"The reason for the splitting of the vote into two stages is due to a shortage of judges needed to supervise the ballot stations," another member of the committee, who asked not to be named, said.

Many judges had decided in a joint meeting on Tuesday to not supervise the vote on a constitution they say had divided the country into two groups.

Outside the presidential palace - where anti-Mursi protesters are demanding the Islamist postpone the vote on a constitution they say does not represent all Egyptians - there was skepticism tinged with some hope.

"Talks without the cancellation of the referendum - and a change to the constitution to make it a constitution for all Egyptians and not the Brotherhood - will lead to nothing and will be no more than a media show," said Ahmed Hamdy, a 35-year-old office worker.

But the fact that the army was calling such talks "is an indication to all parties that the crisis is coming to a head and that they need to end it quickly", he said.

Earlier, Finance Minister Mumtaz al-Said disclosed that a $4.8 billion International Monetary Fund loan, a cornerstone of Egypt's economic recovery hopes, would be delayed until next month because of the crisis.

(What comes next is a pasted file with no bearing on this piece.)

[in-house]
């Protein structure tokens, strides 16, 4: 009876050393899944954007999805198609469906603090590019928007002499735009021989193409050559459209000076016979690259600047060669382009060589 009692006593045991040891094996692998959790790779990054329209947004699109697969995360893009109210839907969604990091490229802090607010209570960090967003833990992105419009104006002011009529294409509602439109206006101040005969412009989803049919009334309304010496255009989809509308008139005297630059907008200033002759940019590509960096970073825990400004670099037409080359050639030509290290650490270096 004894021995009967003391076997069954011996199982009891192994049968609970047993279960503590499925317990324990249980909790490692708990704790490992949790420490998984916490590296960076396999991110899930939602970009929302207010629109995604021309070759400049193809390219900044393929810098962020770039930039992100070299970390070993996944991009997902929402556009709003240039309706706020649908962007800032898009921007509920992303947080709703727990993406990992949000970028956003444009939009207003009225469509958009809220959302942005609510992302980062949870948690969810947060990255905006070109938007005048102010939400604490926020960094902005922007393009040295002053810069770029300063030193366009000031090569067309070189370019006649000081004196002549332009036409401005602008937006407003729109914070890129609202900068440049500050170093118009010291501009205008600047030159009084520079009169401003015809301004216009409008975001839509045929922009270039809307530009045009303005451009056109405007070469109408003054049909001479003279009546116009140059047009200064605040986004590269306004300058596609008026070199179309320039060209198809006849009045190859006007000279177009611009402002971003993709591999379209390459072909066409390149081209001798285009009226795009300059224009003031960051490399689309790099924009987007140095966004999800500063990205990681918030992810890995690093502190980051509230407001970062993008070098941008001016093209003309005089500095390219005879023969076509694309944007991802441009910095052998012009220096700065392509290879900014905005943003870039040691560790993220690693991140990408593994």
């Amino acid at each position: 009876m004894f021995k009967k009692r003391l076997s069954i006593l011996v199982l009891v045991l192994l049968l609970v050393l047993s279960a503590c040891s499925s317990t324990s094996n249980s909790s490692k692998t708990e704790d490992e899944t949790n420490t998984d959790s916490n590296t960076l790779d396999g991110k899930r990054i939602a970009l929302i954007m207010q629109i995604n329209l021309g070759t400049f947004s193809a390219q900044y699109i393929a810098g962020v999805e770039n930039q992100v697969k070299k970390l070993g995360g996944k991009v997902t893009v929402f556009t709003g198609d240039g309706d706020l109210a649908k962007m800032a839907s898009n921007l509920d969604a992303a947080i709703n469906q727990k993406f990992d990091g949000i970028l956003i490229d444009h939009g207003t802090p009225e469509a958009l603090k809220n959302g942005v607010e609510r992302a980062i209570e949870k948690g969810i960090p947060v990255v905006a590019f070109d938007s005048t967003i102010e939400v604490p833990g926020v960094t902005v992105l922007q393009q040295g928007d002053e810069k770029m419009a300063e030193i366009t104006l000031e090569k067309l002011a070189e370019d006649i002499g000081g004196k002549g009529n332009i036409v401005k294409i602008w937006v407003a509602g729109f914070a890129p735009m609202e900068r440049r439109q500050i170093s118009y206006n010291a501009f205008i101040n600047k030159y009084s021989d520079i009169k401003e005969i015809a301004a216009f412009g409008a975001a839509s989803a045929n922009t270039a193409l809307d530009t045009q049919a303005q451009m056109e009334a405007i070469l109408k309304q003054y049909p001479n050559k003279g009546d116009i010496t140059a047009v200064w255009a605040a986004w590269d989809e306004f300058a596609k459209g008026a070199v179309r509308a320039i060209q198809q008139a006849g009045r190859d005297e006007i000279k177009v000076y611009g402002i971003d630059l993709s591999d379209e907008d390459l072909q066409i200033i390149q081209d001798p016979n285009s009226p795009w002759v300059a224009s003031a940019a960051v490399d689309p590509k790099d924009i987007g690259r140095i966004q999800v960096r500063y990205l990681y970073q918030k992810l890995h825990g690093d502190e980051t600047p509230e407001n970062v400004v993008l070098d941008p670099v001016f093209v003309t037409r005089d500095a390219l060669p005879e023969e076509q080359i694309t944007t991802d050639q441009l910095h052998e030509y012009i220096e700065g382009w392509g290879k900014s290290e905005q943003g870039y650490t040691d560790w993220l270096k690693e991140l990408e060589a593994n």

The delay was intended to allow time to explain a widely criticized package of economic austerity measures to the Egyptian people, Said told Reuters.


Prime Minister Hisham Kandil said the measures would not hurt the poor. Bread, sugar and rice would not be touched, but prices of cigarettes and cooking oil would go up and fines would be imposed for public littering. In a bid to rebuild consensus, he said there would be a public consultation about the program next week.

In Washington, the IMF said Egypt had asked for the loan to be postponed "in light of the unfolding developments on the ground". The Fund stood ready to consult with Egypt on resuming discussions on the stand-by loan, a spokeswoman said.

On the streets of Cairo, thousands of opposition supporters gathered outside the presidential palace to demand that Mursi postpone Saturday's referendum.